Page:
The exhibition “Into the Image, Art in Miniature Across the Centuries,” featuring a collection of miniature prints ranging in date from the 16th to the 20th century, opened in the Davison Art Center on Oct. 10. Similar in their minuscule size, the prints span countless genres and social settings, from the original German adopters of printmaking such as Albrecht Altdorfer to modern artists such as Henri Matisse. Each printmaker and genre is represented by an unfolding story of intricate detail, visible through use of gallery provided magnifying glasses. Together, the collection offers a unique glimpse into the tiny, infinitely complex world of the miniature.
My first impression when poring over the inked ridges of these prints was the sheer multiplicity of subjects they could depict. From Auguste Brouet’s “Collector Examining a Print,” in which an old man sits at a desk investigating a small print, to Hans Brosamer’s “The Judgement of Paris,” an erotic mythological narrative in which every character is nude, the works seemed to offer such possibility in so little space. They are nevertheless united in a kind of cartoon-like detail, one that, like cartoons, is easily transmittable and reproducible.
“Starting in the 16th century on, they were relatively portable. They were easier to store, so you could look at them privately if they were a little bit sensuous,” Professor of Classical Studies and curator of the exhibition Andrew Szegedy-Maszak said. “[For this show] the thing that counted for inclusion was whether it was a small piece…. Some of them are really tiny, and they reward that slow, close scrutiny, you really lean over and use one of the magnifying glasses and just discover one fantastic little detail after another.”
Equally as fascinating as the stories they depict, the technical methods behind such tiny prints weigh heavily in the experience of this exhibition. Despite their seeming detachment from the process of creation when compared to, for example, an impressionist painting, details between works consistently evoke the role of their producers. Amazed by the closeness of lines and diversity of texture, a common question on opening night was “How did they do that?”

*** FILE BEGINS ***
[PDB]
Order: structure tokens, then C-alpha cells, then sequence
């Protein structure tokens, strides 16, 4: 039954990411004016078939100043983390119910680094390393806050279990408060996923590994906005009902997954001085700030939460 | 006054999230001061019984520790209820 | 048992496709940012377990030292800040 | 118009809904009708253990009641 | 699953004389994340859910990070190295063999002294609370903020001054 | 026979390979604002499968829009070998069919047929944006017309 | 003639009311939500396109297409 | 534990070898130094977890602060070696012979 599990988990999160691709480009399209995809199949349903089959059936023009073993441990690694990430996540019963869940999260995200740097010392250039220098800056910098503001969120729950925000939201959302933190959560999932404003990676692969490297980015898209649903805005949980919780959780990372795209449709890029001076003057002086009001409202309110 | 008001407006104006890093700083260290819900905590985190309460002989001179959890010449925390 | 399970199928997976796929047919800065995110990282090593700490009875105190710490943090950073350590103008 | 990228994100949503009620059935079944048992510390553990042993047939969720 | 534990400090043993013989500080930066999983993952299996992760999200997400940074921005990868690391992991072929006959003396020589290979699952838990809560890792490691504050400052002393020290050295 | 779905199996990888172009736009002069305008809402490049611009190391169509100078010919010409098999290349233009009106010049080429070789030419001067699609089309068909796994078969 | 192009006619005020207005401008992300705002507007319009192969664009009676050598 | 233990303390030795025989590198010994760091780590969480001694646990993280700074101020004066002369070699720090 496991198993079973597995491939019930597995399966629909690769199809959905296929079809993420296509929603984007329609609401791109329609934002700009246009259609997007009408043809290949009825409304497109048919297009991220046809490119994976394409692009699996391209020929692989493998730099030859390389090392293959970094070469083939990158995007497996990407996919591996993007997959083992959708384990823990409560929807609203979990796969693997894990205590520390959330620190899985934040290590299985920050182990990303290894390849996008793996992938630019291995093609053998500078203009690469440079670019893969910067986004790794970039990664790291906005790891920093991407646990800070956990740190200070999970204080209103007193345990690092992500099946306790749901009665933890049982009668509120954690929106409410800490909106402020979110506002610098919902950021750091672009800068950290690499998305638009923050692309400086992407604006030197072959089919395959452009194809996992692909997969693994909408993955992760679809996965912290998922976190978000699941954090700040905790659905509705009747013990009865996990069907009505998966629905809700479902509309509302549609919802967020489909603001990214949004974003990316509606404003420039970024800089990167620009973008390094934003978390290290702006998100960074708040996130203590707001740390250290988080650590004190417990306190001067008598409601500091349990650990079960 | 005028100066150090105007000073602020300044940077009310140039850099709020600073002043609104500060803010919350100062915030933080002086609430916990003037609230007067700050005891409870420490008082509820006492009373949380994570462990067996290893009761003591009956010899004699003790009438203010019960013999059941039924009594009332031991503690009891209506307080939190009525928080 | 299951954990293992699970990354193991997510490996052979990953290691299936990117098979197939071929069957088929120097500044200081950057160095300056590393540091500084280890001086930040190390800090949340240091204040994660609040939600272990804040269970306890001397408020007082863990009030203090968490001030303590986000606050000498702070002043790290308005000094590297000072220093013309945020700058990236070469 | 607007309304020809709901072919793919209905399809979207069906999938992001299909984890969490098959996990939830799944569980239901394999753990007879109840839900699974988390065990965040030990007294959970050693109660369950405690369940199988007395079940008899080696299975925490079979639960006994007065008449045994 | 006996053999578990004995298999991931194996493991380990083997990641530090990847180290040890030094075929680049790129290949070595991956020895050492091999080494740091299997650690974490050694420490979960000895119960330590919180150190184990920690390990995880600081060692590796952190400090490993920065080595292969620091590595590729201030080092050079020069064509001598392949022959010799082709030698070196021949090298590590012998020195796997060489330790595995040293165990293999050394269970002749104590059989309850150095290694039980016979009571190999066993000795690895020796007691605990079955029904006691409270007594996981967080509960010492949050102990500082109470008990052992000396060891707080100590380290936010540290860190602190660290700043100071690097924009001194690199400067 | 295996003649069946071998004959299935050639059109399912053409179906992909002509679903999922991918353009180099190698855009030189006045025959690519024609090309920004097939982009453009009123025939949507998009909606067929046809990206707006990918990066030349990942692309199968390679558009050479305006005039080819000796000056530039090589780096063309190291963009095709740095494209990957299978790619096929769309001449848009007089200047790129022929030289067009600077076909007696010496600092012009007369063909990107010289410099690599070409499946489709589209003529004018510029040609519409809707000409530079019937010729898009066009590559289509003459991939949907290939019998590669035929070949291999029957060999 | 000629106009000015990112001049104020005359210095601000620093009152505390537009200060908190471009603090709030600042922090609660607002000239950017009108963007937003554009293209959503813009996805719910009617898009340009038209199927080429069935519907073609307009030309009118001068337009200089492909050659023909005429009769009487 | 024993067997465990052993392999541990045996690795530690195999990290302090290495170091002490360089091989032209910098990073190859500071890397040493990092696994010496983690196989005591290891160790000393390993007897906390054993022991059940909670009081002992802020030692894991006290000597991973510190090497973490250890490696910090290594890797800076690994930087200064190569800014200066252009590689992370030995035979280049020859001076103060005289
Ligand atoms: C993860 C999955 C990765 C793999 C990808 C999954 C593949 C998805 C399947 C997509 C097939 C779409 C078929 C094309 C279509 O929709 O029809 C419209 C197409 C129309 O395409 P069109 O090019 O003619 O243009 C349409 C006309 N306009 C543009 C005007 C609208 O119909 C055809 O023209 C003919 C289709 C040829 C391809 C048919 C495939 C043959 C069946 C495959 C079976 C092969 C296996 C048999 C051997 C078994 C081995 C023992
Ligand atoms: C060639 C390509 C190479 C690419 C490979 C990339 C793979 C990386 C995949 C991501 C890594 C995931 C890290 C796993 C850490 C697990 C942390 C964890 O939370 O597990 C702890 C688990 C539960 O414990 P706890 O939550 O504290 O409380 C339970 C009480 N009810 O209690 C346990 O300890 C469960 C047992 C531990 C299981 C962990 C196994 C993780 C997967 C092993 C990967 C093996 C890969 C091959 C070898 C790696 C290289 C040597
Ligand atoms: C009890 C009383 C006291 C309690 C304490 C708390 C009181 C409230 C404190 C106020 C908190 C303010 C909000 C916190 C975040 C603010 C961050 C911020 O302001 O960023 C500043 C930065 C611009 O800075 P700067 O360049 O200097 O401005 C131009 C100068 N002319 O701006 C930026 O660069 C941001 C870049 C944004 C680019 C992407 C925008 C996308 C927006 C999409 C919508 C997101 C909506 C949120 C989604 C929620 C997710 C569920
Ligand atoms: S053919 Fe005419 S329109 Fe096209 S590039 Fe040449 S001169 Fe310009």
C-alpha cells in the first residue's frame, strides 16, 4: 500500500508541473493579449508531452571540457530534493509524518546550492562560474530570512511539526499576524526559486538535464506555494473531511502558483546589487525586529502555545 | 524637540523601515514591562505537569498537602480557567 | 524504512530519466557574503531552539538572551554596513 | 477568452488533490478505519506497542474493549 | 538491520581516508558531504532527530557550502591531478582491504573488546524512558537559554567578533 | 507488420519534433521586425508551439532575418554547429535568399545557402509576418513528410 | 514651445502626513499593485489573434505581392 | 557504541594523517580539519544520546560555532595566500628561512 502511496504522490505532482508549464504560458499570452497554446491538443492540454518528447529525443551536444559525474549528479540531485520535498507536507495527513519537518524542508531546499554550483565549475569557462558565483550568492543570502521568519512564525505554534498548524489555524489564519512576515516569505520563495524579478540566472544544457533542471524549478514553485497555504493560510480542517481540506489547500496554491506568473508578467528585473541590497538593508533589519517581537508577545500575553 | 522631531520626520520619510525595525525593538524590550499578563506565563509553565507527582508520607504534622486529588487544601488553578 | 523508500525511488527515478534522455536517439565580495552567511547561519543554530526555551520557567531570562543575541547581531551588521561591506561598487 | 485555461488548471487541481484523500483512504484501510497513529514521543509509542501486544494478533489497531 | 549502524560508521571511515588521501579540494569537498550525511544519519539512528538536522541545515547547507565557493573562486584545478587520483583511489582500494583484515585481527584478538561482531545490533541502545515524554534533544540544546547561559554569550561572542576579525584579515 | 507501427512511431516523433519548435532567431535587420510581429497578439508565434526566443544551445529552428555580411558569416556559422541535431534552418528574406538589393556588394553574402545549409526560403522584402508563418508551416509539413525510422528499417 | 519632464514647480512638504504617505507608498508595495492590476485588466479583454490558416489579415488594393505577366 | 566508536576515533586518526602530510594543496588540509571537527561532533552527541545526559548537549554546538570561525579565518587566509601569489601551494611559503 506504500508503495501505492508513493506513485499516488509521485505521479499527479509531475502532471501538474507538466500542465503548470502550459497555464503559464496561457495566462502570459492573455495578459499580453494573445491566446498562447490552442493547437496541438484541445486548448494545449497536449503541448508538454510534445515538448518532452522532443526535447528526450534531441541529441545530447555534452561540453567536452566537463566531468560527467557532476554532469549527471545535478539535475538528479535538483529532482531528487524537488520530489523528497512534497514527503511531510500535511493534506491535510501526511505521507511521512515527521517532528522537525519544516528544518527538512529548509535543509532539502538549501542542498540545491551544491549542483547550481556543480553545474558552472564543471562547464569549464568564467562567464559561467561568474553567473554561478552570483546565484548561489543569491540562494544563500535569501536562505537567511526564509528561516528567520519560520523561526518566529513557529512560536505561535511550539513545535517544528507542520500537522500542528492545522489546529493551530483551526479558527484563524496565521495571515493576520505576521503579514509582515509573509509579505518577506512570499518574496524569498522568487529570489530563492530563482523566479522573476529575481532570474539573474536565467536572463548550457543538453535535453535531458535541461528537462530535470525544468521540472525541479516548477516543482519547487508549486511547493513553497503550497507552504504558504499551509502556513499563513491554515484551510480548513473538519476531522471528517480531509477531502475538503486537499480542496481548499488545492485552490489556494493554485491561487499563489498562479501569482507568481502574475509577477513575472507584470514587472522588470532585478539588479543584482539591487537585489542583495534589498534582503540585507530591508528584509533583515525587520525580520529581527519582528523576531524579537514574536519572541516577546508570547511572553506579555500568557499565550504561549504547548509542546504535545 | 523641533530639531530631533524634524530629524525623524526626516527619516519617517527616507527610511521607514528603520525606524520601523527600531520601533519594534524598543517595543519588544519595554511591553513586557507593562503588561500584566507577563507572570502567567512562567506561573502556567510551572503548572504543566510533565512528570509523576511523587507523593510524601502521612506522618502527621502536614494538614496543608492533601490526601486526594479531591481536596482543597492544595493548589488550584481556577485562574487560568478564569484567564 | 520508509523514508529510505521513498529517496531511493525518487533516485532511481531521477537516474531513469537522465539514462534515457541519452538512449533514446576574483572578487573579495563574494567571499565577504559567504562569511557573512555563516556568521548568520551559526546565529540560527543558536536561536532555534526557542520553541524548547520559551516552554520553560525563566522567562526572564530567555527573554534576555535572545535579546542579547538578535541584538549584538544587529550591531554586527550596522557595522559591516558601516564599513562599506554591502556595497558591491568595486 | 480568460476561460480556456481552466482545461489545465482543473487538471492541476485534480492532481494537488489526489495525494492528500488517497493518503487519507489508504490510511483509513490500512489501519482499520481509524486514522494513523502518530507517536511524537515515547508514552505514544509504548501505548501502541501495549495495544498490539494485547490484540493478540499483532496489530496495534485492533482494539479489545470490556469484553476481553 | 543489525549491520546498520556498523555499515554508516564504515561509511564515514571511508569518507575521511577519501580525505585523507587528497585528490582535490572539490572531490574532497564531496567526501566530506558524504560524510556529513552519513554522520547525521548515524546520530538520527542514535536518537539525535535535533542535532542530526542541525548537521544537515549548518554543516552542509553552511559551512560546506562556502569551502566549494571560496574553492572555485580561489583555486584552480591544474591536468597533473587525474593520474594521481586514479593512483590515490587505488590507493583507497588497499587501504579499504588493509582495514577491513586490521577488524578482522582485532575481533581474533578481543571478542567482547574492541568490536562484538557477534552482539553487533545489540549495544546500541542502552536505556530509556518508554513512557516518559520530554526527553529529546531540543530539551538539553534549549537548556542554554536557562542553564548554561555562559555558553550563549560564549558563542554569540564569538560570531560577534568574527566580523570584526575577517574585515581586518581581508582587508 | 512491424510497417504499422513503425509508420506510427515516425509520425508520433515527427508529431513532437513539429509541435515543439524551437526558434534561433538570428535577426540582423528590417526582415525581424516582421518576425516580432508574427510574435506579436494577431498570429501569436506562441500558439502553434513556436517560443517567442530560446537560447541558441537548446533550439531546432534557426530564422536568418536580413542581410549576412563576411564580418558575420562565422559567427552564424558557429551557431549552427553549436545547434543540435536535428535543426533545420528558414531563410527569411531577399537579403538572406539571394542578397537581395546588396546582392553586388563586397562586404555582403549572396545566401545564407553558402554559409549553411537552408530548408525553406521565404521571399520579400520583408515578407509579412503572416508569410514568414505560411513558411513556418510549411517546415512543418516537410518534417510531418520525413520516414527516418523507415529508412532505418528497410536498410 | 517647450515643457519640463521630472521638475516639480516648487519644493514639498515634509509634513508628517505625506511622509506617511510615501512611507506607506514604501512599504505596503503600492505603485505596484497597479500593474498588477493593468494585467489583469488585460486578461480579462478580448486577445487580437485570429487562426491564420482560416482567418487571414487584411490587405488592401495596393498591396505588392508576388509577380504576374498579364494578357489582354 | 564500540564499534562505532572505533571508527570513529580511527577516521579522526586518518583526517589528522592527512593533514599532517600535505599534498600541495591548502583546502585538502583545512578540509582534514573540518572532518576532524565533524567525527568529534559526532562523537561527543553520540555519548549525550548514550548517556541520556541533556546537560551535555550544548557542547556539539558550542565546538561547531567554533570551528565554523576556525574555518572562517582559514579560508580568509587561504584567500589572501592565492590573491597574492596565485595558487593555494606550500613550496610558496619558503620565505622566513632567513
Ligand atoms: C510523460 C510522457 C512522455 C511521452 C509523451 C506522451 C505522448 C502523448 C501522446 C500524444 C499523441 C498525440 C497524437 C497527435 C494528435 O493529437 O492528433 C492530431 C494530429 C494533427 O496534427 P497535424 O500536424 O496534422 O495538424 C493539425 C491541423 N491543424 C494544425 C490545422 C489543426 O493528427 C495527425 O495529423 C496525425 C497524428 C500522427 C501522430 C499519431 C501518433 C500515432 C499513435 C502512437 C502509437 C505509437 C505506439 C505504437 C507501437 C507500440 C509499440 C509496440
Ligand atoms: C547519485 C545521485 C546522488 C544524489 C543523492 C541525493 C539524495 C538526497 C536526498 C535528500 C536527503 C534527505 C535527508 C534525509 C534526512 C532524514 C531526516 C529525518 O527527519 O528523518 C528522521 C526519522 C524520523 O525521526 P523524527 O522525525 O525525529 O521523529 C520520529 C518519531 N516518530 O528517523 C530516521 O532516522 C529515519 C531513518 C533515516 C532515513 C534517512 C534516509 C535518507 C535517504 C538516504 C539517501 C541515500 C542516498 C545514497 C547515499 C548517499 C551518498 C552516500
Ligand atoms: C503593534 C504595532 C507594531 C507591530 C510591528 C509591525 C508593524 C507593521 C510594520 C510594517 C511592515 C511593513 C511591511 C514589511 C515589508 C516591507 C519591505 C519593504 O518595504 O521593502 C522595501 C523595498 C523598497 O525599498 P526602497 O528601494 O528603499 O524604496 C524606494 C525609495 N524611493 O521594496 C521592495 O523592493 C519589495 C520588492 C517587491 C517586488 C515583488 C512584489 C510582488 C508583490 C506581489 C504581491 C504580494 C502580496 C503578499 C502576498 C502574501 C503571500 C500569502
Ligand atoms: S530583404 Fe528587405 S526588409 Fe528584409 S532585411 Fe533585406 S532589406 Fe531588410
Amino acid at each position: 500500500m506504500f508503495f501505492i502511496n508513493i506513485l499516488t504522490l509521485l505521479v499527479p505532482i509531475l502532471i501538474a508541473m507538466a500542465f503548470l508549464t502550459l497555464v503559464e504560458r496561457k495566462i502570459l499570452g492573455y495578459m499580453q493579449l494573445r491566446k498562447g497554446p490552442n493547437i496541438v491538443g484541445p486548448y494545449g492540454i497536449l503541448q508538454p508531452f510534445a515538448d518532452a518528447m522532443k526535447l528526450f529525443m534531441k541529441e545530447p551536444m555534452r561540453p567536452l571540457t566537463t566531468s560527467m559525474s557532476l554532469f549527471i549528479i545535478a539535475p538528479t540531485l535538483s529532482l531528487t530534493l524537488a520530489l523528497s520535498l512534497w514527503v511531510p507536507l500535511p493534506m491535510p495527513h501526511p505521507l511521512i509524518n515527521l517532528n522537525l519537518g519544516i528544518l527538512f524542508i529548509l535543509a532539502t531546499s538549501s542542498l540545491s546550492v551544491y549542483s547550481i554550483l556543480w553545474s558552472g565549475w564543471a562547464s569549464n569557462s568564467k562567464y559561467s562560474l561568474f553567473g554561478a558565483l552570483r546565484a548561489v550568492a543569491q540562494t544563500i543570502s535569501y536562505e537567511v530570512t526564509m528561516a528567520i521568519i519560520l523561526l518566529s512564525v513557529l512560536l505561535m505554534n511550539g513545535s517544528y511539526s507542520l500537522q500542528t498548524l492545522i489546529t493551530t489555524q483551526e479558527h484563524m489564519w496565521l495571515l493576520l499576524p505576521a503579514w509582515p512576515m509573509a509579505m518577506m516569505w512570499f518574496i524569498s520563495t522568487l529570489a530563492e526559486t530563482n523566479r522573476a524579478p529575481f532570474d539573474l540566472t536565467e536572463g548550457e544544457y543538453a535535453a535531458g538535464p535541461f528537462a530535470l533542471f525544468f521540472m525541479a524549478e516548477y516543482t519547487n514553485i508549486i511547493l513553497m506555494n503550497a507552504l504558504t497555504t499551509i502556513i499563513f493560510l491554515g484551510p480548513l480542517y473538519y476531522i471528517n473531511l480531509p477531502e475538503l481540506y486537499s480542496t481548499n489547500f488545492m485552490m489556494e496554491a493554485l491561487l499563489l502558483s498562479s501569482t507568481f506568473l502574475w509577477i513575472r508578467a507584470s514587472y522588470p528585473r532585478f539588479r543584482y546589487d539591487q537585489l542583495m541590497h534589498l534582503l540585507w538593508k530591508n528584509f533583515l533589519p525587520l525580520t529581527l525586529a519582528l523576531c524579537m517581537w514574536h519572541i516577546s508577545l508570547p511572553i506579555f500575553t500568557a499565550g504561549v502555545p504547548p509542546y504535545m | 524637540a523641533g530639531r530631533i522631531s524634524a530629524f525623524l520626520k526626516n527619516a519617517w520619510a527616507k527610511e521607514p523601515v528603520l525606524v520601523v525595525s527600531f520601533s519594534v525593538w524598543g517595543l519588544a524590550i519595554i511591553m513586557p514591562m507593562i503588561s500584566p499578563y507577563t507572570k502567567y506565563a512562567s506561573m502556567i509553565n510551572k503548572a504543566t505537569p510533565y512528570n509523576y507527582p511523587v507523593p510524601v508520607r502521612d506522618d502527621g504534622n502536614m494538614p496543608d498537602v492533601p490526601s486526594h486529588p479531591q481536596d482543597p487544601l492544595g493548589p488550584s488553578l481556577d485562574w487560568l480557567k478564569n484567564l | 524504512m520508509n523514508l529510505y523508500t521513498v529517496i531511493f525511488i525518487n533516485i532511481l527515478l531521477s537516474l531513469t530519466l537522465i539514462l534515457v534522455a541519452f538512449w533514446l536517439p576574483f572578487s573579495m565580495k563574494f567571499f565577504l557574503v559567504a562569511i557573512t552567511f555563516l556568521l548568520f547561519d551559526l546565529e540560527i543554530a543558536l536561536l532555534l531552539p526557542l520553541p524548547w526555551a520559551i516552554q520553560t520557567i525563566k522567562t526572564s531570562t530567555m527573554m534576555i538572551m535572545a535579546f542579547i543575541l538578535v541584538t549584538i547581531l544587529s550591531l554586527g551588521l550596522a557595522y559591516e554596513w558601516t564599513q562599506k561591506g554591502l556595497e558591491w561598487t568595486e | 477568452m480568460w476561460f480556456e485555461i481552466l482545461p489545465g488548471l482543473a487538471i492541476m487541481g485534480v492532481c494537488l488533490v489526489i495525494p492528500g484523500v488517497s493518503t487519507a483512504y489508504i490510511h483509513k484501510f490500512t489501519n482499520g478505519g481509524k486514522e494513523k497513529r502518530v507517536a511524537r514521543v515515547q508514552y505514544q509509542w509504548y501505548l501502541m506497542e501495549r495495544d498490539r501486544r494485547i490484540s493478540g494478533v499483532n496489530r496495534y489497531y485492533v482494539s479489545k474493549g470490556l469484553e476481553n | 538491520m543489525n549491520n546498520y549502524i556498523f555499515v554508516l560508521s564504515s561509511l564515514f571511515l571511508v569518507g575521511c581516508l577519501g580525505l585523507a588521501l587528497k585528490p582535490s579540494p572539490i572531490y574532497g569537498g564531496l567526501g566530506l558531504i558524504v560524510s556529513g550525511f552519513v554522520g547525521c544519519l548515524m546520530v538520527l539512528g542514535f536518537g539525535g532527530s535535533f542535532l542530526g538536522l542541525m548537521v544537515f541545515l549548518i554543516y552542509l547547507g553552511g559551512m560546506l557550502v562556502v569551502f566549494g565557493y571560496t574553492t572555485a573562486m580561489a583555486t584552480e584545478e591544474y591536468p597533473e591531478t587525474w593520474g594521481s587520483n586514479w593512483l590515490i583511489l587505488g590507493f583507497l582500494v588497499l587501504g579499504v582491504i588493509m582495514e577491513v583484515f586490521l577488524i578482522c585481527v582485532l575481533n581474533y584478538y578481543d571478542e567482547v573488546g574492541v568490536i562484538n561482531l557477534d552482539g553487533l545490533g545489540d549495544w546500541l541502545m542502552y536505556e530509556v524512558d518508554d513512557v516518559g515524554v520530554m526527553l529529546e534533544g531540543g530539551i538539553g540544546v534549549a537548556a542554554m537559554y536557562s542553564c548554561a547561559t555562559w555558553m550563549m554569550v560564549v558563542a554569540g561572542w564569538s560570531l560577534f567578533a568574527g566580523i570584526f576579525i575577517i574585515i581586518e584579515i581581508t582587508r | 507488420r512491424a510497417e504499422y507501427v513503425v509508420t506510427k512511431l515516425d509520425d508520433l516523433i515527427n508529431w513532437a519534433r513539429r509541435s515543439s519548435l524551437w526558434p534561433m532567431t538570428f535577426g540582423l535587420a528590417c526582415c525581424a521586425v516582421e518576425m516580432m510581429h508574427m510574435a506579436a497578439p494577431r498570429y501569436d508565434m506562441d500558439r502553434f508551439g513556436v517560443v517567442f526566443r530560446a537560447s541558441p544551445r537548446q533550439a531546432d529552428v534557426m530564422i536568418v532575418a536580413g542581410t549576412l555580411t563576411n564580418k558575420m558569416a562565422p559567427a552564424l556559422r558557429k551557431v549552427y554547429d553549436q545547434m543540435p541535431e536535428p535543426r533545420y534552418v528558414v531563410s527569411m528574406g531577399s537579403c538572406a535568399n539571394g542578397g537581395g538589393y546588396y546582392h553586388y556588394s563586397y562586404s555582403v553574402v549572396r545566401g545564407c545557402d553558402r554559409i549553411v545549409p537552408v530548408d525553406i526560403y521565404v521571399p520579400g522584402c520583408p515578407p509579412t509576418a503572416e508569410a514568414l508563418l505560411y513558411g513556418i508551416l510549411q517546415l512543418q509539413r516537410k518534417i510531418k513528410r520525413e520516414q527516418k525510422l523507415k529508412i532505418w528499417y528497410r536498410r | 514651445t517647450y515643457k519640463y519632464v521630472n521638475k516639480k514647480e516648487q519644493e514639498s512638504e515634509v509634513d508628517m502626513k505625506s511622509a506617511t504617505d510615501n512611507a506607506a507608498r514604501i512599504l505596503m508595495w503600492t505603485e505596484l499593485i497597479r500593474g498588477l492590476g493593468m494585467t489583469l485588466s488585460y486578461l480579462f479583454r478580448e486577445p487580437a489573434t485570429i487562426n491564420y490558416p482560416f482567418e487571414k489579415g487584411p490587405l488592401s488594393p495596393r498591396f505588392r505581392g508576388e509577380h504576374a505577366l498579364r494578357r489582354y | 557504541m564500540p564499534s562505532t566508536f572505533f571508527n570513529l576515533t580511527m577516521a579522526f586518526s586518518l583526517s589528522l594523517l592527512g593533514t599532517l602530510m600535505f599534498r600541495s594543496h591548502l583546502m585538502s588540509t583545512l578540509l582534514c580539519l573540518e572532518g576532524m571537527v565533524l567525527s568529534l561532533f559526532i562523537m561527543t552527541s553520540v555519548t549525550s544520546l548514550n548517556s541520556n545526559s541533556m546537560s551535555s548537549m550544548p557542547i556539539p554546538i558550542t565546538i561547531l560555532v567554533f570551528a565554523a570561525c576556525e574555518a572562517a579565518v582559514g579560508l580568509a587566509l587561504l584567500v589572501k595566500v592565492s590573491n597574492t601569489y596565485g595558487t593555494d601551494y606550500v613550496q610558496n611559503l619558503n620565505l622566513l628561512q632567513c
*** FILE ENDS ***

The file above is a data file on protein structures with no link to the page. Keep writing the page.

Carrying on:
“In terms of the techniques featured here…There are engravings. There are very small wood cuts. There are some wood engravings which are different from woodcuts in that they are made on the end grain of wood with much sharper tools so you can get really fine detail,” Davison Art Center curator Miya Tokumitsu said. “There are a couple of techniques that are really loosely connected to metalworking and jewelry, specifically blackwork prints and niello prints. Those are both techniques that come from metalworking and metalwork production. In the late Middle Ages and Renaissance period, people discovered that it was possible to make paper prints from some of these goldwork techniques.”
Considering how these techniques arise from workmanship, one question I had when viewing an exhibition of prints was that of accessibility. As a medium that could be disseminated on a large scale, requiring a relatively small commitment of time and resources, prints seemed to be a key to reaching consumers in a wider breadth of socioeconomic distinctions. Across each work is the sense of replicability, one that, unlike painting, allowed a wider audience to access a rich aesthetic variety for the first time.
“Some people may be really refined connoisseurs. Other people maybe just enjoy bookplates or people still collect postcards, too. It’s not high art, but it’s still an aesthetic object that people appreciate and want to keep close,” Tokumitsu said.
In this way, despite being largely centuries old, the current exhibition plays neatly into the modern method of visual experience. Not only do we visualize the digital world through a small, sharply detailed screen, but we can all partake in creation and collection of its images. Just as 16th century Germans utilized the newly discovered process of printmaking, so do we engage in smartphone photo-taking, screenshotting, and posting.
Despite this saturation of digital images, though, there will always be a need for the kinds of physical remembrances displayed in the current exhibition. Esmė Sandercock’s “The Bathers,” for example, in which a mother washes her child, commands a unique sentimentality in its dark ridges and pervasive depth, which reveals itself despite being endlessly replicable. As you peer into the contours of such scenes, you will be inspired to abandon the kind of idle viewership you enact every day.
“Looking at works like this is such a great lesson for contemporary artists,” Tokumitsu said. “You don’t need much at all to make a really compelling piece of work. You don’t need a huge surface area. You can work in monochrome. You can do a lot with a couple of inches of black ink on white paper and that hasn’t changed.”
“Into the Image” is on display until Nov. 24.
Aiden Malanaphy can be reached at email@example.com.